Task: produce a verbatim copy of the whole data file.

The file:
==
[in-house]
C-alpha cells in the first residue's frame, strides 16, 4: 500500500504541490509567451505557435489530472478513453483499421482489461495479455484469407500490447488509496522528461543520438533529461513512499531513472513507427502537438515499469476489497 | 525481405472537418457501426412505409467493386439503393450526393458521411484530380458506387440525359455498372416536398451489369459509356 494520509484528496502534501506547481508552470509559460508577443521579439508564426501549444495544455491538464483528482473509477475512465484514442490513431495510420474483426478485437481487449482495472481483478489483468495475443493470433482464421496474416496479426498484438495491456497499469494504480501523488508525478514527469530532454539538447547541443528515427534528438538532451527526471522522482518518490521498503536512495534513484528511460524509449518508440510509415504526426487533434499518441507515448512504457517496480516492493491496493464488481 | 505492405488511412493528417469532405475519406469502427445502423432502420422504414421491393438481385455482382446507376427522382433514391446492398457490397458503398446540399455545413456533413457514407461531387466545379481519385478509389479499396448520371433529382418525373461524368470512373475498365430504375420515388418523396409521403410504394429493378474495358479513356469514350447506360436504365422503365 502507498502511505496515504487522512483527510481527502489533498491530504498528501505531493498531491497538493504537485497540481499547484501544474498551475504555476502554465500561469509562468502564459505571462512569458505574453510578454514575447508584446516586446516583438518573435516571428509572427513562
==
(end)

[in-house]
C-alpha cells in the first residue's frame, strides 16, 4: 500500500504541490509567451505557435489530472478513453483499421482489461495479455484469407500490447488509496522528461543520438533529461513512499531513472513507427502537438515499469476489497 | 525481405472537418457501426412505409467493386439503393450526393458521411484530380458506387440525359455498372416536398451489369459509356 494520509484528496502534501506547481508552470509559460508577443521579439508564426501549444495544455491538464483528482473509477475512465484514442490513431495510420474483426478485437481487449482495472481483478489483468495475443493470433482464421496474416496479426498484438495491456497499469494504480501523488508525478514527469530532454539538447547541443528515427534528438538532451527526471522522482518518490521498503536512495534513484528511460524509449518508440510509415504526426487533434499518441507515448512504457517496480516492493491496493464488481 | 505492405488511412493528417469532405475519406469502427445502423432502420422504414421491393438481385455482382446507376427522382433514391446492398457490397458503398446540399455545413456533413457514407461531387466545379481519385478509389479499396448520371433529382418525373461524368470512373475498365430504375420515388418523396409521403410504394429493378474495358479513356469514350447506360436504365422503365 502507498502511505496515504487522512483527510481527502489533498491530504498528501505531493498531491497538493504537485497540481499547484501544474498551475504555476502554465500561469509562468502564459505571462512569458505574453510578454514575447508584446516586446516583438518573435516571428509572427513562